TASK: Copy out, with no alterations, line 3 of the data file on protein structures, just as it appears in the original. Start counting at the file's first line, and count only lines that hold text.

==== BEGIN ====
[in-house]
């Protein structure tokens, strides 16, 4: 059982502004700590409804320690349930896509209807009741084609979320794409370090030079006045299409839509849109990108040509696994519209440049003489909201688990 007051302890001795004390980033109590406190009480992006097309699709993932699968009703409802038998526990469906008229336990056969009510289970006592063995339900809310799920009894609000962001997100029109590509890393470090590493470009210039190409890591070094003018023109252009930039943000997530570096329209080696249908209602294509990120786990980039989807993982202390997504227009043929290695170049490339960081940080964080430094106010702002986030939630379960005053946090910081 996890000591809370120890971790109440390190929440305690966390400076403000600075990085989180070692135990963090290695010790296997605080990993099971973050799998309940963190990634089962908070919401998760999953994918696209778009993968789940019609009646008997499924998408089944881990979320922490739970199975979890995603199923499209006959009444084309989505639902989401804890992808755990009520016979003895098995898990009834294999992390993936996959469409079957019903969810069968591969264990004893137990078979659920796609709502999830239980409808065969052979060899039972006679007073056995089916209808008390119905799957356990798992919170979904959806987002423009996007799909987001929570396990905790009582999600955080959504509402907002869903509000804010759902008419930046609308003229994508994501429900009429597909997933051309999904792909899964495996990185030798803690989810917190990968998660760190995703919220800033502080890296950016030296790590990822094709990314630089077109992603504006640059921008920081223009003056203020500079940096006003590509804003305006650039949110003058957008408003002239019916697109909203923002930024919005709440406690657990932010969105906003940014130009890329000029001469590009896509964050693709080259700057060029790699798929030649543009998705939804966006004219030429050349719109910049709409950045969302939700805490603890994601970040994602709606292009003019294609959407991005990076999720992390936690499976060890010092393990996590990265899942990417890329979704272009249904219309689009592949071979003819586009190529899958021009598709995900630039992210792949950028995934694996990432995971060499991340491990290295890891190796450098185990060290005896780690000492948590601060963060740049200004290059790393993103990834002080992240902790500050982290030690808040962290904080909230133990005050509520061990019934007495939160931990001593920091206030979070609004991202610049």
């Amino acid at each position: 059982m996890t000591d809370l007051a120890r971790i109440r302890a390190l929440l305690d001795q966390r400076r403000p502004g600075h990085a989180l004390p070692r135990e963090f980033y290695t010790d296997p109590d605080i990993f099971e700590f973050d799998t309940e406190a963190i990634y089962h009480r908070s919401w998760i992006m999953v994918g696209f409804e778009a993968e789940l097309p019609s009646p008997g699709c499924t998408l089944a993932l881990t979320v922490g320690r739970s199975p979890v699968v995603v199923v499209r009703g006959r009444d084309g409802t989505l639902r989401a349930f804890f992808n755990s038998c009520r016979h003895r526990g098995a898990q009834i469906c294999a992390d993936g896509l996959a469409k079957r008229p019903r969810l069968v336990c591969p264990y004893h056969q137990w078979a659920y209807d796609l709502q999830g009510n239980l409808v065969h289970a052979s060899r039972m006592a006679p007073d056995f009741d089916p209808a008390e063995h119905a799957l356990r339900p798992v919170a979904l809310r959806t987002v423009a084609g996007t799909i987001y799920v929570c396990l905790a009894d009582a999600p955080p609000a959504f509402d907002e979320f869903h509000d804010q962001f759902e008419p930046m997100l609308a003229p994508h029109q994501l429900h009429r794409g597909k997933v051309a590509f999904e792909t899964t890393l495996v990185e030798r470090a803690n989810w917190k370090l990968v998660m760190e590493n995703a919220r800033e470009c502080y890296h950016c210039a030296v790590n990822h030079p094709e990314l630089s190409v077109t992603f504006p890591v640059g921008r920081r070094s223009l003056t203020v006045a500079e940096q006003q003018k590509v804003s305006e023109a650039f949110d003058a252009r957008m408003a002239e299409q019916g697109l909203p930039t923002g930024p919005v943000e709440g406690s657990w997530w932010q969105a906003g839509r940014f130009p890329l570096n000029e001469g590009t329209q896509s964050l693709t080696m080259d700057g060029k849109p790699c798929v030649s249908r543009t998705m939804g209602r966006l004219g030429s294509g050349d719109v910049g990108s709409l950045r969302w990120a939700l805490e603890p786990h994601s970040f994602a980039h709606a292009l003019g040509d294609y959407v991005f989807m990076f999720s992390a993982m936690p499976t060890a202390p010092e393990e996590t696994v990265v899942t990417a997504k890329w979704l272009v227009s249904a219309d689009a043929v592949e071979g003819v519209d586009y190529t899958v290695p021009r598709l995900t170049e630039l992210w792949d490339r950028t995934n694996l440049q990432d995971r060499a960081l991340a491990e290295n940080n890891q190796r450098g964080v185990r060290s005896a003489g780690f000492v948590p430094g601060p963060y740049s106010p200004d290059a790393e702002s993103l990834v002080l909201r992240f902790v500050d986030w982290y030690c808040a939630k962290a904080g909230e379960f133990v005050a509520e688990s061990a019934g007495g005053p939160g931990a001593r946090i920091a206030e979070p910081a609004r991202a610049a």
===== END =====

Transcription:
């Amino acid at each position: 059982m996890t000591d809370l007051a120890r971790i109440r302890a390190l929440l305690d001795q966390r400076r403000p502004g600075h990085a989180l004390p070692r135990e963090f980033y290695t010790d296997p109590d605080i990993f099971e700590f973050d799998t309940e406190a963190i990634y089962h009480r908070s919401w998760i992006m999953v994918g696209f409804e778009a993968e789940l097309p019609s009646p008997g699709c499924t998408l089944a993932l881990t979320v922490g320690r739970s199975p979890v699968v995603v199923v499209r009703g006959r009444d084309g409802t989505l639902r989401a349930f804890f992808n755990s038998c009520r016979h003895r526990g098995a898990q009834i469906c294999a992390d993936g896509l996959a469409k079957r008229p019903r969810l069968v336990c591969p264990y004893h056969q137990w078979a659920y209807d796609l709502q999830g009510n239980l409808v065969h289970a052979s060899r039972m006592a006679p007073d056995f009741d089916p209808a008390e063995h119905a799957l356990r339900p798992v919170a979904l809310r959806t987002v423009a084609g996007t799909i987001y799920v929570c396990l905790a009894d009582a999600p955080p609000a959504f509402d907002e979320f869903h509000d804010q962001f759902e008419p930046m997100l609308a003229p994508h029109q994501l429900h009429r794409g597909k997933v051309a590509f999904e792909t899964t890393l495996v990185e030798r470090a803690n989810w917190k370090l990968v998660m760190e590493n995703a919220r800033e470009c502080y890296h950016c210039a030296v790590n990822h030079p094709e990314l630089s190409v077109t992603f504006p890591v640059g921008r920081r070094s223009l003056t203020v006045a500079e940096q006003q003018k590509v804003s305006e023109a650039f949110d003058a252009r957008m408003a002239e299409q019916g697109l909203p930039t923002g930024p919005v943000e709440g406690s657990w997530w932010q969105a906003g839509r940014f130009p890329l570096n000029e001469g590009t329209q896509s964050l693709t080696m080259d700057g060029k849109p790699c798929v030649s249908r543009t998705m939804g209602r966006l004219g030429s294509g050349d719109v910049g990108s709409l950045r969302w990120a939700l805490e603890p786990h994601s970040f994602a980039h709606a292009l003019g040509d294609y959407v991005f989807m990076f999720s992390a993982m936690p499976t060890a202390p010092e393990e996590t696994v990265v899942t990417a997504k890329w979704l272009v227009s249904a219309d689009a043929v592949e071979g003819v519209d586009y190529t899958v290695p021009r598709l995900t170049e630039l992210w792949d490339r950028t995934n694996l440049q990432d995971r060499a960081l991340a491990e290295n940080n890891q190796r450098g964080v185990r060290s005896a003489g780690f000492v948590p430094g601060p963060y740049s106010p200004d290059a790393e702002s993103l990834v002080l909201r992240f902790v500050d986030w982290y030690c808040a939630k962290a904080g909230e379960f133990v005050a509520e688990s061990a019934g007495g005053p939160g931990a001593r946090i920091a206030e979070p910081a609004r991202a610049a």